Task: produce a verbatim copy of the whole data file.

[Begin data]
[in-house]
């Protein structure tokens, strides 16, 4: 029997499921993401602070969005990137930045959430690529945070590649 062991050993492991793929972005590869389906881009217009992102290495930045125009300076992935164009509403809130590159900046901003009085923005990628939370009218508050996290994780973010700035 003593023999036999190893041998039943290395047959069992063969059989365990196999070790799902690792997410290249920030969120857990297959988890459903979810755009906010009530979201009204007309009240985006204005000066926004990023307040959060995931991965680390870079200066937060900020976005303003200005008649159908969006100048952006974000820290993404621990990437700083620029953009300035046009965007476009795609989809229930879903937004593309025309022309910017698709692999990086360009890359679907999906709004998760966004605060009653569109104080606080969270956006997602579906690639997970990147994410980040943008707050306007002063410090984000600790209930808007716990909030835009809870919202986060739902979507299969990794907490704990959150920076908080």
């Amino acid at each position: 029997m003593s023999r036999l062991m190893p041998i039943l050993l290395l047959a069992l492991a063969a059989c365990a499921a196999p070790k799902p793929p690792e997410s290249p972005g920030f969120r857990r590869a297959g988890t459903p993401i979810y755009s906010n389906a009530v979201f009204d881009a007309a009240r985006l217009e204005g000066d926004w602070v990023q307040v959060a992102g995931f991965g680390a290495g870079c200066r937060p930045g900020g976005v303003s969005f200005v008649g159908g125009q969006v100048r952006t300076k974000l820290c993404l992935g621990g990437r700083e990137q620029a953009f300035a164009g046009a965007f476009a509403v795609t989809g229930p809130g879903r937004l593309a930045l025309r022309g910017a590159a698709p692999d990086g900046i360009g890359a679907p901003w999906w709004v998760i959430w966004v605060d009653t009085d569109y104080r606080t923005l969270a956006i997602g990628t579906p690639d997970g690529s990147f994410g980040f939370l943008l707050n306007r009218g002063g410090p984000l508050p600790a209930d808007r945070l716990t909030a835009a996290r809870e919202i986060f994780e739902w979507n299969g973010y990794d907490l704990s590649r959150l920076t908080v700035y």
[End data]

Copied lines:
[in-house]
């Protein structure tokens, strides 16, 4: 029997499921993401602070969005990137930045959430690529945070590649 062991050993492991793929972005590869389906881009217009992102290495930045125009300076992935164009509403809130590159900046901003009085923005990628939370009218508050996290994780973010700035 003593023999036999190893041998039943290395047959069992063969059989365990196999070790799902690792997410290249920030969120857990297959988890459903979810755009906010009530979201009204007309009240985006204005000066926004990023307040959060995931991965680390870079200066937060900020976005303003200005008649159908969006100048952006974000820290993404621990990437700083620029953009300035046009965007476009795609989809229930879903937004593309025309022309910017698709692999990086360009890359679907999906709004998760966004605060009653569109104080606080969270956006997602579906690639997970990147994410980040943008707050306007002063410090984000600790209930808007716990909030835009809870919202986060739902979507299969990794907490704990959150920076908080």
């Amino acid at each position: 029997m003593s023999r036999l062991m190893p041998i039943l050993l290395l047959a069992l492991a063969a059989c365990a499921a196999p070790k799902p793929p690792e997410s290249p972005g920030f969120r857990r590869a297959g988890t459903p993401i979810y755009s906010n389906a009530v979201f009204d881009a007309a009240r985006l217009e204005g000066d926004w602070v990023q307040v959060a992102g995931f991965g680390a290495g870079c200066r937060p930045g900020g976005v303003s969005f200005v008649g159908g125009q969006v100048r952006t300076k974000l820290c993404l992935g621990g990437r700083e990137q620029a953009f300035a164009g046009a965007f476009a509403v795609t989809g229930p809130g879903r937004l593309a930045l025309r022309g910017a590159a698709p692999d990086g900046i360009g890359a679907p901003w999906w709004v998760i959430w966004v605060d009653t009085d569109y104080r606080t923005l969270a956006i997602g990628t579906p690639d997970g690529s990147f994410g980040f939370l943008l707050n306007r009218g002063g410090p984000l508050p600790a209930d808007r945070l716990t909030a835009a996290r809870e919202i986060f994780e739902w979507n299969g973010y990794d907490l704990s590649r959150l920076t908080v700035y």